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The Canary in the Inflation Coal Mine

The current bout of high inflation has many causes, but one major driver that remains under-recognized is the rise in global shipping costs. The rapid increase in transport costs last year was a harbinger of the current inflationary surge and indicated that price pressures might not be as short-lived as central bankers believed.

WASHINGTON, DC – In his Jackson Hole speech in August, US Federal Reserve Chair Jerome Powell made clear that curbing inflation is the Fed’s top priority. While the Fed has distanced itself from its assessment last year that the inflation pickup would be short-lived, the grounds for that assessment were tenuous even when made, given the many uncertainties about the drivers of inflation at the time. One such driver in particular, rising shipping costs, has been under-studied, despite being an important contributor to – and predictor of – inflation. Even last year, the surge in shipping costs was a canary in the coal mine pointing to the need for higher interest rates to counter building price pressures.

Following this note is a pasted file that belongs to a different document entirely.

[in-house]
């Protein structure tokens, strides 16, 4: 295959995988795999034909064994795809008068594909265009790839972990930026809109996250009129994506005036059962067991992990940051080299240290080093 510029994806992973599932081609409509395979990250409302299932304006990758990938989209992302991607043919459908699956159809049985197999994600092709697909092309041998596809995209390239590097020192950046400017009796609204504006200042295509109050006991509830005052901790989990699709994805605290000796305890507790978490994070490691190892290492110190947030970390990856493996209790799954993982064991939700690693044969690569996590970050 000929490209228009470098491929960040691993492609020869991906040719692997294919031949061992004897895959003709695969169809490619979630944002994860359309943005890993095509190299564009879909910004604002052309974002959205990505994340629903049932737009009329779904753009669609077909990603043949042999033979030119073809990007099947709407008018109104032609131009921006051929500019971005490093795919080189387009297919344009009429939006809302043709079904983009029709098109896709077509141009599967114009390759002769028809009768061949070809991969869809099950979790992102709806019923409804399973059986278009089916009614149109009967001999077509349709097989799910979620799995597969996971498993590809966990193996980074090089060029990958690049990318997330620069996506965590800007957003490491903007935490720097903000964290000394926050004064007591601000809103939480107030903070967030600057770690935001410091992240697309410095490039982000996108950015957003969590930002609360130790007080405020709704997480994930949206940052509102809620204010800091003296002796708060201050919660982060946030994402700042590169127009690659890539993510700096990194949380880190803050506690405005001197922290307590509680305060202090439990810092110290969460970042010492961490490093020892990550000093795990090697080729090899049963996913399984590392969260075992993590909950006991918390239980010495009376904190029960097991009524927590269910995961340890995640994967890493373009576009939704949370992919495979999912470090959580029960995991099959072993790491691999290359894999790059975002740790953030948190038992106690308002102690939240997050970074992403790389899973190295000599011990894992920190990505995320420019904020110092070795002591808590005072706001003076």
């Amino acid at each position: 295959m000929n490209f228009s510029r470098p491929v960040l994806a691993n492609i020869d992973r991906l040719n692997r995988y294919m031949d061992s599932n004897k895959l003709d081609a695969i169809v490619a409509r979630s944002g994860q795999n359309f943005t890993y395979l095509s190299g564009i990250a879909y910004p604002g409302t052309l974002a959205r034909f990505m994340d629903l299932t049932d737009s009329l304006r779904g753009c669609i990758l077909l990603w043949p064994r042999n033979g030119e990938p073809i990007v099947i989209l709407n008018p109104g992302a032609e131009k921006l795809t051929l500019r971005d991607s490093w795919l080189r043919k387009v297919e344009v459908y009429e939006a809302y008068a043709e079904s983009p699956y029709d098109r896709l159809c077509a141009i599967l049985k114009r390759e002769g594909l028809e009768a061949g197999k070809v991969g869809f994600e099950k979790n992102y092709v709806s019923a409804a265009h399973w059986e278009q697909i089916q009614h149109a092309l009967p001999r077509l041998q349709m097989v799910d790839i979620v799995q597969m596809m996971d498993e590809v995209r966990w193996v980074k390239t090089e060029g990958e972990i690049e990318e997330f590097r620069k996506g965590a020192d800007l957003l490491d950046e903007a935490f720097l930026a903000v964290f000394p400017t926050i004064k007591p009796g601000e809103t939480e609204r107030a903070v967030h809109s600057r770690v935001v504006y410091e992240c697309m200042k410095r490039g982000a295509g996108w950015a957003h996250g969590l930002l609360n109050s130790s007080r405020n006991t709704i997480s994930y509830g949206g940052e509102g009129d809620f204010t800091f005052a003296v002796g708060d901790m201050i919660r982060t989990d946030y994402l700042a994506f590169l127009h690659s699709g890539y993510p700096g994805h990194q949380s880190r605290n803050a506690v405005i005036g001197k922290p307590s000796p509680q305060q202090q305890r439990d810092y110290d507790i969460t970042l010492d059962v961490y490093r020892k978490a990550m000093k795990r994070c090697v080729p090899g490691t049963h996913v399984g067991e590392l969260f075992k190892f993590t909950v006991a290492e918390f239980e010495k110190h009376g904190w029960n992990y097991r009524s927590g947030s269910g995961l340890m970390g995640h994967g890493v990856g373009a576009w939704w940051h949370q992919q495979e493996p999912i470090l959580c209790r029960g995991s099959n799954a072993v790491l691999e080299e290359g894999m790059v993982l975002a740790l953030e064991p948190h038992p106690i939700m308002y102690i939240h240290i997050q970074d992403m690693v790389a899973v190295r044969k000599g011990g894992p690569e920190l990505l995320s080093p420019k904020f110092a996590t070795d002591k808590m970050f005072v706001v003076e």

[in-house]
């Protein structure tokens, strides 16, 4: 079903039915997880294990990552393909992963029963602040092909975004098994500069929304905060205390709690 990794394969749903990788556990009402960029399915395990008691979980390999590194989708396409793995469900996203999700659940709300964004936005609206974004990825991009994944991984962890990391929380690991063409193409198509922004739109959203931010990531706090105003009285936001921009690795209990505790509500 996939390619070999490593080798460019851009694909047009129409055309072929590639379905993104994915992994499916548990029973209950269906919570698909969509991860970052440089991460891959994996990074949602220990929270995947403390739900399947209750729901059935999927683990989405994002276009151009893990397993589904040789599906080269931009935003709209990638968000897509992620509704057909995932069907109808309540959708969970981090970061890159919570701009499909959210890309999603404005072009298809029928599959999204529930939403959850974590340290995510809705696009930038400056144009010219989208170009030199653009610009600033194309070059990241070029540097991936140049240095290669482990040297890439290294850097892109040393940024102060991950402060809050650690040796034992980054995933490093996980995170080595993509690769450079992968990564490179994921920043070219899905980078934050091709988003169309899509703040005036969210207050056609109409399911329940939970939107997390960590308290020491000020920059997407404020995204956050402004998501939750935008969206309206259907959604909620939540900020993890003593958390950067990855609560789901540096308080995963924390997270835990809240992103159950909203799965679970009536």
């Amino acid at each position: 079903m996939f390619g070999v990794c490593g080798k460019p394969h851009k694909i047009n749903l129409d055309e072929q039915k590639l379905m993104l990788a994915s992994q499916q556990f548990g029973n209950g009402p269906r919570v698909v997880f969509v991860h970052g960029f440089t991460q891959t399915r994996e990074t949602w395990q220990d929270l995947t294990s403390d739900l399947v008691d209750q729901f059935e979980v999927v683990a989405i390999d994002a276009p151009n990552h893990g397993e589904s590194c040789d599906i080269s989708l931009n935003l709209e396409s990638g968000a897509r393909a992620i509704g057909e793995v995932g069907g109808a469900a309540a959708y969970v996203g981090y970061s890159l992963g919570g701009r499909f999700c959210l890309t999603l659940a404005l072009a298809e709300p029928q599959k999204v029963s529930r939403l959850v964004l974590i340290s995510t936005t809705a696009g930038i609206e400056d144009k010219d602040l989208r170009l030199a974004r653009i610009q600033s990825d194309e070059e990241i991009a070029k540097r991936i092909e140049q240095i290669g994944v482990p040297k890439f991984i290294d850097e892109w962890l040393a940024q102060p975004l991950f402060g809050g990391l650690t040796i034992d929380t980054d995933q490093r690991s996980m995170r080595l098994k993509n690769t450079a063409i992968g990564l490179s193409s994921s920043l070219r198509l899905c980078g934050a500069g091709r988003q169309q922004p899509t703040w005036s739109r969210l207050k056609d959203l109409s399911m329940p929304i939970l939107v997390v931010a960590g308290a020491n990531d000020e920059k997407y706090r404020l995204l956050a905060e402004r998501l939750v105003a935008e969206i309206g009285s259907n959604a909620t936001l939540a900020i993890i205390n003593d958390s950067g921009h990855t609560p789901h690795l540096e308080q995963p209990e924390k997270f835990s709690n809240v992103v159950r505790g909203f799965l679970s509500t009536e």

The mandate of the world’s major central banks is to maintain price stability, which means that monetary policymakers need to identify the sources of inflation and anticipate its trajectory. Central bankers undoubtedly missed the mark by initially dismissing the sharp increase in inflation in 2021 as “transitory,” as Powell once did. But other institutions also made the same mistake. The International Monetary Fund, for example, likewise failed to anticipate the pickup and durability of inflation. Its macroeconomic forecasts for the United States were similar to the Fed’s projections.

The IMF figures also underscore the extent to which the inflation surprise had a global dimension, affecting countries around the world from Australia to the United Kingdom, where policymakers were caught off guard. The IMF’s Spring 2022 World Economic Outlook shows that its inflation projections from a year earlier were off by a factor of more than three for advanced economies and by a factor of more than two for developing and emerging-market economies, as well as for the world as a whole.